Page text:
The NEMO Quasar 3D Sleeping Pad (regular, non-insulated) is an inflatable sleeping pad with body-mapped baffles that are designed to gently prevent you from rolling off the pad at night. When inflated, it provides three and a half inches of luxurious support, perfect for side sleepers when used with or without a pillow. When deflated, the Quasar 3D packs up incredibly flat and small, making it ideal for smaller volume backpacks, where storage space is at a premium.
Specs at a Glance
- Claimed Weight: 20 oz
- Actual Weight (incl pad, stuff sack and inflation sack): 23.6 oz
- Pad 21 oz
- Stuff sack 0.7 oz
- Inflation sack 1.9 oz
- R-Value: 1.8 (best used in warm weather)
- Thickness: 3.5 in / 9 cm
- Dimensions: 72 x 20 x 3.5 in / 183 x 51 x 9 cm
- Shape: Rectangular
- Packed Dimensions: 8.0 x 4.0 in diameter / 20 x 10 cm diameter
- Inflation sack: Included
The problem with many inflatable sleeping pads is that they’re flat, hard, and really uncomfortable to sleep on. You don’t sleep on a board at home, so why would you want to sleep on one while camping or backpacking.
The NEMO Quasar takes a very different design approach, molding the surface of the sleeping pad to cup your body so that you can sprawl naturally when you sleep, on your back, side, or multiple positions if you move around at night. All of the Quasar sleeping pads have a body-mapped depression in the middle of the pad that keeps you from rolling off the sides. The head-end of the pad (the end with the valve) is inclined to help hold a camping pillow in place or to elevate your head comfortably if you sleep without one.
The pad is also covered with a thick 30-denier fabric that gives it a luxurious feel against your skin as well as increased durability. When inflated, the pad is still firm, but you can adjust the firmness by letting a little air out of the valve. It’s also a very “quiet” pad and won’t keep your tent partner awake when you toss and turn at night.
Stomach and Side Sleeper Comfort
While anyone will benefit from the 3-dimensional design of the Quasar, it’s particularly well-tuned the needs of stomach and side sleepers with its unique shape. While the recessed area in the middle of the pad helps prevent you from rolling off the sides, it provides space for your limbs and hips to relax in a way that a flat pad doesn’t. The slight incline at the head end also makes it more comfortable for people who sleep with their cheek on a pillow, even if you don’t bring one when you camp or backpack. If you have trouble sleeping on a uniformly flat surface, like a Therm-a-Rest NeoAir Xlite, the comfort of the Quasar will be a welcome change.
One of the overlooked benefits of inflatable sleeping pads or air mattresses, as they’re also called is that they pack up small when compared to foam sleeping pads or self-inflating ones. The thing I really like about the Quasar 3D is just how small it is when it’s rolled up and packed away in my pack.
Be forewarned, however, the pad reviewed here the non-insulated version of the NEMO Quasar 3D sleeping pad. With an R-value of 1.8, it’s a pad that you can only use in warmer weather down to about 40 degrees F (6 C). As a point of reference, closed-cell foam sleeping pads like the NEMO Switchback or the Thermarest Zlite both have R-values of 2.0, so the Quasar 3D can be used just about anywhere they are (unless you’re a very cold sleeper.)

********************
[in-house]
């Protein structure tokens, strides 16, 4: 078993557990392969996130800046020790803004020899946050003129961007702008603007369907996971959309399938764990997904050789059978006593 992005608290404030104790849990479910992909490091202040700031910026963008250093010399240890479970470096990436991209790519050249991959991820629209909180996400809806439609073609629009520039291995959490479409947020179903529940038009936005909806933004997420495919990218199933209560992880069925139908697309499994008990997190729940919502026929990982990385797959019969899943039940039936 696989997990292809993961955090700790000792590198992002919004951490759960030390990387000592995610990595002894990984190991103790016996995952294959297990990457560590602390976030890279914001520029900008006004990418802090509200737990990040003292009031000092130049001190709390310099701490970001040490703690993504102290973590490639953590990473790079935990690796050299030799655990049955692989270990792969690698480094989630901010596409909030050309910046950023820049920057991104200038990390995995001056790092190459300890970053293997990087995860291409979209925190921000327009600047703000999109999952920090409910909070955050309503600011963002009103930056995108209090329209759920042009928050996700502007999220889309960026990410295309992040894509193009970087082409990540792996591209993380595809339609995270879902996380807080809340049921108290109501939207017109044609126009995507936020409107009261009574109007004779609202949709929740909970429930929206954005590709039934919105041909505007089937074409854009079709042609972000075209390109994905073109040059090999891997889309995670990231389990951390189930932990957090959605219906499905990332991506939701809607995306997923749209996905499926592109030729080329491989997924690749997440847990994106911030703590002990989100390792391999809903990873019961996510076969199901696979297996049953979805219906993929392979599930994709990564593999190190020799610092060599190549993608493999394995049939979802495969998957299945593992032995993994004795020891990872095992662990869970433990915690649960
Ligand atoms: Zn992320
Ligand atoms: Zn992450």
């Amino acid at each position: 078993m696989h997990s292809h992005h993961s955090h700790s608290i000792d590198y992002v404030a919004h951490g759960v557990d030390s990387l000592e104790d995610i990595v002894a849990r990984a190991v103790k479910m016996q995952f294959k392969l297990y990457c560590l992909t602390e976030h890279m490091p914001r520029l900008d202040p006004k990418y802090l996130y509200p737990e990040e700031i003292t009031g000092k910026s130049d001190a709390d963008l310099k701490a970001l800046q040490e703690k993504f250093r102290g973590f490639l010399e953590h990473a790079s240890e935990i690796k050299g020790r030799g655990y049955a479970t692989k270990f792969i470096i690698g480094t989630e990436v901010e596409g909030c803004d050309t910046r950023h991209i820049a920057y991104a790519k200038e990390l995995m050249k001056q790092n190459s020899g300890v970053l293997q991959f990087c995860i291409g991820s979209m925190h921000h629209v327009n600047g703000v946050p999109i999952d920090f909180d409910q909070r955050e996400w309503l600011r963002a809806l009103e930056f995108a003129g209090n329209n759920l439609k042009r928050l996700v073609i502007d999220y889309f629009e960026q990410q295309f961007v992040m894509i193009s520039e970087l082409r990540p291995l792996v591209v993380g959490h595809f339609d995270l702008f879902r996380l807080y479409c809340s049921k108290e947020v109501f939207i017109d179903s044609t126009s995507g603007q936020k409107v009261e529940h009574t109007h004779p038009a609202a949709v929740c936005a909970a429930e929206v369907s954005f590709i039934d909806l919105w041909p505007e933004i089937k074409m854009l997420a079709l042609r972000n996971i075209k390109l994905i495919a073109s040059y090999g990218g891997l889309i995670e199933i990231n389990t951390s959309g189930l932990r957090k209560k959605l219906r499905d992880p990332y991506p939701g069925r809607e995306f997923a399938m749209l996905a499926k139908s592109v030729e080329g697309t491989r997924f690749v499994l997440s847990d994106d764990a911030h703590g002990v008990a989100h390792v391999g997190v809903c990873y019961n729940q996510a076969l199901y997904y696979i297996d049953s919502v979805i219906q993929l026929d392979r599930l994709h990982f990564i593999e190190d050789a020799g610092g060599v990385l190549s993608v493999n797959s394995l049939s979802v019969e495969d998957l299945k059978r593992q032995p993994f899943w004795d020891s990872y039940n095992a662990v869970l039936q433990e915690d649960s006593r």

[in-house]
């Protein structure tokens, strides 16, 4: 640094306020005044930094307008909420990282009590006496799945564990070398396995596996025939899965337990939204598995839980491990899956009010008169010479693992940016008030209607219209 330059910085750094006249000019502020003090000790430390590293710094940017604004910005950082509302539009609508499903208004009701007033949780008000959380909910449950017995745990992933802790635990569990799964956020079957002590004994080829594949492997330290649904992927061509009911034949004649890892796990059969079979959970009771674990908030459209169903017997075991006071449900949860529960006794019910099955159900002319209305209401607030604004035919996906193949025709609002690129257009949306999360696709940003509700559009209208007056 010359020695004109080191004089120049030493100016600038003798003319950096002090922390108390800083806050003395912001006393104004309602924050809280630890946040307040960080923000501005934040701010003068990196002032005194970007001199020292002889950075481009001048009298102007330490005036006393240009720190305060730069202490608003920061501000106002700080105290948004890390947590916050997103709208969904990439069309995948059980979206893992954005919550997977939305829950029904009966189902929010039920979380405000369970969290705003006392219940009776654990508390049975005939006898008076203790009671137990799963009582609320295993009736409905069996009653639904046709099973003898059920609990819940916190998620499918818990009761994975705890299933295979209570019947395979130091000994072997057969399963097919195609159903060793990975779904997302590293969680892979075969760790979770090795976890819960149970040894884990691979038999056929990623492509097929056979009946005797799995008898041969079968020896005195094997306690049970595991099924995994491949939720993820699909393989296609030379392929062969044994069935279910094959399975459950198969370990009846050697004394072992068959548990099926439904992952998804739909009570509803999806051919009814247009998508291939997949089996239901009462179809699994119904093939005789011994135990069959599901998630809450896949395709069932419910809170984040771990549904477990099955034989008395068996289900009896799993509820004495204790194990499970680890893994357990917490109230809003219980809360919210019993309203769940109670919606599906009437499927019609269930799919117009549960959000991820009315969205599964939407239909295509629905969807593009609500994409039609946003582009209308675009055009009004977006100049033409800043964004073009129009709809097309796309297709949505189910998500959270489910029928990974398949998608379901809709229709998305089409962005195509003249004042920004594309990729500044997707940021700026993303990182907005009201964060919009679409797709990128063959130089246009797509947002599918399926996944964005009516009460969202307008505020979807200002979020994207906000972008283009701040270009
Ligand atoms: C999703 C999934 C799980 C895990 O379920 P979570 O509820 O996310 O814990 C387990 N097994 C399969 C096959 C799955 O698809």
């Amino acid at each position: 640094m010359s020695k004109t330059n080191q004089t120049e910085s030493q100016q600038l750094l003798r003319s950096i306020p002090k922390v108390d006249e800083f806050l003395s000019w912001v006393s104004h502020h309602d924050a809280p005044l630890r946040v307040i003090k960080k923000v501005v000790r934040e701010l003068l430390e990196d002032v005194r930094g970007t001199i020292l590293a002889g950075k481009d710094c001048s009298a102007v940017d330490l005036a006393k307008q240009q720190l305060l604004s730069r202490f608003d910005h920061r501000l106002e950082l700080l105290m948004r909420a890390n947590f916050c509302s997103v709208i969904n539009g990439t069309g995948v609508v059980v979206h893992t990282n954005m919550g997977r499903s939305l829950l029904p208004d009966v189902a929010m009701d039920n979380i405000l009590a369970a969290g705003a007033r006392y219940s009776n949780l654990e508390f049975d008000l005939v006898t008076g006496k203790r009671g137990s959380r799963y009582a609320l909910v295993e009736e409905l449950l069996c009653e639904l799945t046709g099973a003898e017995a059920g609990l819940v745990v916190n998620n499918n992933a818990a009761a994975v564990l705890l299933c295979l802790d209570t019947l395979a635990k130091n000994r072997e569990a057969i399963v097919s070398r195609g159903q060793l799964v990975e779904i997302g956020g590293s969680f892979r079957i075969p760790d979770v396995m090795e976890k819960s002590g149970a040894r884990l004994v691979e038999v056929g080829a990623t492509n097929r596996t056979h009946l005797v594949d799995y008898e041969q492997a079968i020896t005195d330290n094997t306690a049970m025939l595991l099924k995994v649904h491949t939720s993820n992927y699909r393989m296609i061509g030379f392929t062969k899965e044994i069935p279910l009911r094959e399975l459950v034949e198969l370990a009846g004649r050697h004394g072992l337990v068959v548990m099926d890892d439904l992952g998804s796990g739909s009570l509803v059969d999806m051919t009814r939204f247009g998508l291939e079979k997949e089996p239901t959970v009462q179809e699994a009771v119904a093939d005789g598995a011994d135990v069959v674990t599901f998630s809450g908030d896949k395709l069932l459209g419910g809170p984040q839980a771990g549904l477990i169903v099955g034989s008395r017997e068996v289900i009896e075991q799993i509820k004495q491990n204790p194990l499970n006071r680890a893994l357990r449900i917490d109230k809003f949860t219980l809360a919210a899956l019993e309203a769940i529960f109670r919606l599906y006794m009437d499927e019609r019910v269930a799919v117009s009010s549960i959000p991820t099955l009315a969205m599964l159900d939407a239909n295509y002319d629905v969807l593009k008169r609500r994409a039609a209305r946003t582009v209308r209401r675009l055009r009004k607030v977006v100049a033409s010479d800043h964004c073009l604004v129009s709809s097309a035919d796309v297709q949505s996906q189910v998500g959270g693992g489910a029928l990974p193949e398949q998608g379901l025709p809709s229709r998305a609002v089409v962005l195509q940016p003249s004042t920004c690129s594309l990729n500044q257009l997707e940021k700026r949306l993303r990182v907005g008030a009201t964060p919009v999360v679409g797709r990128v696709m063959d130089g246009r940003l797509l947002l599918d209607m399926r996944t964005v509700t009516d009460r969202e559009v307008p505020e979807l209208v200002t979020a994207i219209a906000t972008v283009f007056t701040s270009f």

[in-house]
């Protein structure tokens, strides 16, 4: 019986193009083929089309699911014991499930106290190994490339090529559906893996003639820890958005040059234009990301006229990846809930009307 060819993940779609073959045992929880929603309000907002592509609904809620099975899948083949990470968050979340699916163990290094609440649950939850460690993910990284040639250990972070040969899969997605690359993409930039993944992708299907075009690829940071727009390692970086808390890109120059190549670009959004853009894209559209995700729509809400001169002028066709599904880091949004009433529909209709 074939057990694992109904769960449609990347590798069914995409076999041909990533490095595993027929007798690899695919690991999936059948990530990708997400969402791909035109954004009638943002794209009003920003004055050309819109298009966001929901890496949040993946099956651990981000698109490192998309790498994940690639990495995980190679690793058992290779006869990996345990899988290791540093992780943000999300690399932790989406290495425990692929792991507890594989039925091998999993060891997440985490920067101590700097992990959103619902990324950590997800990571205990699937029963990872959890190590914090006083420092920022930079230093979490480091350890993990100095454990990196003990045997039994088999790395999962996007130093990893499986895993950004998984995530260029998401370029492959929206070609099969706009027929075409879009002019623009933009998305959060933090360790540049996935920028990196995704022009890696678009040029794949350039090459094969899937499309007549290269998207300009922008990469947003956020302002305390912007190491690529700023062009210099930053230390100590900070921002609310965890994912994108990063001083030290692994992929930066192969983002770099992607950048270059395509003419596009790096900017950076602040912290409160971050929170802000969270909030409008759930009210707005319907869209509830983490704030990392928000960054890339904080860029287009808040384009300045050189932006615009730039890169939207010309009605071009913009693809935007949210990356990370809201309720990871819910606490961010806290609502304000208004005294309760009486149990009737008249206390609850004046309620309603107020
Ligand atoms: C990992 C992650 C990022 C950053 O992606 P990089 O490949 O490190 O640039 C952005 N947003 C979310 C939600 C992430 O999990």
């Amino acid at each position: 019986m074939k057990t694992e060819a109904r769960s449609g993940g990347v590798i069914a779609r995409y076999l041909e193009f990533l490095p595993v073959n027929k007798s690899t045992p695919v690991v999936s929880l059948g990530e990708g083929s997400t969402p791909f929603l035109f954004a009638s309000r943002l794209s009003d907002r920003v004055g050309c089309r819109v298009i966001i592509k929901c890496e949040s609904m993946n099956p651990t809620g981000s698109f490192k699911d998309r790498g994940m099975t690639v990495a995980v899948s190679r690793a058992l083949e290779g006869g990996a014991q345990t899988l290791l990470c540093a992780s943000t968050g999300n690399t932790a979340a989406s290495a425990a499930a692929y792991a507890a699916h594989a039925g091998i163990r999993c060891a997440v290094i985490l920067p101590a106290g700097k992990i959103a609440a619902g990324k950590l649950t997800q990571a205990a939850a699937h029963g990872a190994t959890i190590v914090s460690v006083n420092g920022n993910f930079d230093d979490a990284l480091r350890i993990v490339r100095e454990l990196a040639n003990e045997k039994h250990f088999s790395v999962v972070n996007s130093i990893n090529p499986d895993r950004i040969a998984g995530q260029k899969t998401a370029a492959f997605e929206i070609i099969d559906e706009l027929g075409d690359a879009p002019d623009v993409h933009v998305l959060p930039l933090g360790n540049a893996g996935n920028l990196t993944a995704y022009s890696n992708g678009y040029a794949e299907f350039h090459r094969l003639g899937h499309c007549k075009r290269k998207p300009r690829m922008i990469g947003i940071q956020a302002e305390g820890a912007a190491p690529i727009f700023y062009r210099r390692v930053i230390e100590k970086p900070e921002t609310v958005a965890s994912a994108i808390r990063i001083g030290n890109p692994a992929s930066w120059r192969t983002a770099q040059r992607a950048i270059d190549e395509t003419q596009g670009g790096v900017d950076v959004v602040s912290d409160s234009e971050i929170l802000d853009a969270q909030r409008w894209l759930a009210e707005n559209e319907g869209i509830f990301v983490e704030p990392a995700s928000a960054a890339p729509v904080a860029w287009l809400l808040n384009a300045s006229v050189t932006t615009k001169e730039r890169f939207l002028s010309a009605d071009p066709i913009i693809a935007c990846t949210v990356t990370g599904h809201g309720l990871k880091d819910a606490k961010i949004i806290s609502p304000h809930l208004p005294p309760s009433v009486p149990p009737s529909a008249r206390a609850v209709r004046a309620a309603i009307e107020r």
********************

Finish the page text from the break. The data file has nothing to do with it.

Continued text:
NEMO does make insulated versions of this pad (R=3.3) which are designed for 3-season use and may be a better choice if you sleep cold. There are a lot of different variations available in the Quasar product line, so you need to be careful in choosing the right one. The one reviewed here is indicated with an asterisk, below.
- Non-Insulated, Regular*
- Non-Insulated, Regular-Wide
- Insulated, Regular Size
- Insulated, Regular-Wide
- Insulated, Long-Wide
- Insulated, Double
The Quasar 3D has a flat valve with a wide opening, which is much more durable than pads with stick valves. Deflation is very fast and it’s also easy to let a little air out if you want to reduce the level of firmness inside.
The pad also comes with NEMO’s Vortex pump bag which makes inflation quite easy. It isn’t a stuff sack however and doesn’t have any multi-use benefits. However, the Quasar valve is compatible with Exped’s Schnozzel combination pump bag and pack liner, which you can use instead.
Comparable Sleeping Pads
|Make / Model||Type||R-Value||Weight||Price|
|Therm-a-Rest NeoAir XLite||Air||4.2||12 oz||$190|
|Therm-a-Rest NeoAir XTherm||Air||6.9||15 oz||$215|
|Sea-to-Summit Ether Light XT Insulated||Air||3.2||16.3 oz||$190|
|NEMO Tensor Insulated||Air||3.5||15 oz||$160|
|NEMO Tensor Alpine UL||Air||4.8||17 oz||$225|
|Big Agnes Q Core SLX||Air||3.2||18 oz||$150|
|Sea-to-Summit Ultralight Insulated||Air||3.1||16.9 oz||$140|
|Therm-a-Rest Z Lite Sol||Foam||2||14 oz||$45|
|NEMO Switchback||Foam||2||14.5 oz||$50|
|Exped Synmat UL||Air||2.9||16.8 oz||$179|
The NEMO Quasar 3D is a comfortable sleeping pad, particularly for people who are stomach or side sleepers, and has a three-dimension shape that provides room for your limbs and hips to splay out and a slight incline for your head or pillow to rest on when you sleep. While the pad reviewed here is not as lightweight as other pads, one could argue that that isn’t as important as getting a good night’s sleep. If you struggle to get to sleep with a flat sleeping pad today, the NEMO Quasar 3D or one’s of its variants is definitely worth a shot. Sleeping on a three-and-a-half-inch thick pad can change your mind about what’s important to carry on a backpacking trip and what’s not.
Disclosure: NEMO provided the author with a sleeping pad for this review.